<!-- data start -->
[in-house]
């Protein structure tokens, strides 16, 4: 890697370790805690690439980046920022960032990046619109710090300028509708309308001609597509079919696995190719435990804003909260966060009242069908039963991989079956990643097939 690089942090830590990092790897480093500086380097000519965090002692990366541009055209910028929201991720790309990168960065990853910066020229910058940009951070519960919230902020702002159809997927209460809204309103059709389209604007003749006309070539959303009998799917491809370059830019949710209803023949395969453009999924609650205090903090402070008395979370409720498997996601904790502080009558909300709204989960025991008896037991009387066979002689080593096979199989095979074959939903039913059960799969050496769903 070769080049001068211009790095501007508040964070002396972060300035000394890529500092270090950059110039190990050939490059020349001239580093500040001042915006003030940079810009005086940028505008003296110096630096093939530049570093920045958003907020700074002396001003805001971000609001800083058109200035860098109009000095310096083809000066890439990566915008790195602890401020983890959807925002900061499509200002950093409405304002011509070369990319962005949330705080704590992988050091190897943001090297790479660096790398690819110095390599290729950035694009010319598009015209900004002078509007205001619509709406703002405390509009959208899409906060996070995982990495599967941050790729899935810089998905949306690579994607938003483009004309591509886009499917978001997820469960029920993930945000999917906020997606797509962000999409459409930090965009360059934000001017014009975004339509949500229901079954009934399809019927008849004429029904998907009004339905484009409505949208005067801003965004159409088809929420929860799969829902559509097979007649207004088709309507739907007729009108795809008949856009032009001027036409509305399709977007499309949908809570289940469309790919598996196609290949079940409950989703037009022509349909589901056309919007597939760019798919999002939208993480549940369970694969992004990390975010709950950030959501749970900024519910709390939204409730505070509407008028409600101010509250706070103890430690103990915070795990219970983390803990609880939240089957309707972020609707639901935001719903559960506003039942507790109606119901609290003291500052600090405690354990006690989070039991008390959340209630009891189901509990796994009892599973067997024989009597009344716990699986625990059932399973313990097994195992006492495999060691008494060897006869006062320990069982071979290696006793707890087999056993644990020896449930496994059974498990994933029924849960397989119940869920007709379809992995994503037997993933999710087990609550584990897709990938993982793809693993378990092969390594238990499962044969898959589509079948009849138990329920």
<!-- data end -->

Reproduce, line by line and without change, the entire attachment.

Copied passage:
[in-house]
């Protein structure tokens, strides 16, 4: 890697370790805690690439980046920022960032990046619109710090300028509708309308001609597509079919696995190719435990804003909260966060009242069908039963991989079956990643097939 690089942090830590990092790897480093500086380097000519965090002692990366541009055209910028929201991720790309990168960065990853910066020229910058940009951070519960919230902020702002159809997927209460809204309103059709389209604007003749006309070539959303009998799917491809370059830019949710209803023949395969453009999924609650205090903090402070008395979370409720498997996601904790502080009558909300709204989960025991008896037991009387066979002689080593096979199989095979074959939903039913059960799969050496769903 070769080049001068211009790095501007508040964070002396972060300035000394890529500092270090950059110039190990050939490059020349001239580093500040001042915006003030940079810009005086940028505008003296110096630096093939530049570093920045958003907020700074002396001003805001971000609001800083058109200035860098109009000095310096083809000066890439990566915008790195602890401020983890959807925002900061499509200002950093409405304002011509070369990319962005949330705080704590992988050091190897943001090297790479660096790398690819110095390599290729950035694009010319598009015209900004002078509007205001619509709406703002405390509009959208899409906060996070995982990495599967941050790729899935810089998905949306690579994607938003483009004309591509886009499917978001997820469960029920993930945000999917906020997606797509962000999409459409930090965009360059934000001017014009975004339509949500229901079954009934399809019927008849004429029904998907009004339905484009409505949208005067801003965004159409088809929420929860799969829902559509097979007649207004088709309507739907007729009108795809008949856009032009001027036409509305399709977007499309949908809570289940469309790919598996196609290949079940409950989703037009022509349909589901056309919007597939760019798919999002939208993480549940369970694969992004990390975010709950950030959501749970900024519910709390939204409730505070509407008028409600101010509250706070103890430690103990915070795990219970983390803990609880939240089957309707972020609707639901935001719903559960506003039942507790109606119901609290003291500052600090405690354990006690989070039991008390959340209630009891189901509990796994009892599973067997024989009597009344716990699986625990059932399973313990097994195992006492495999060691008494060897006869006062320990069982071979290696006793707890087999056993644990020896449930496994059974498990994933029924849960397989119940869920007709379809992995994503037997993933999710087990609550584990897709990938993982793809693993378990092969390594238990499962044969898959589509079948009849138990329920």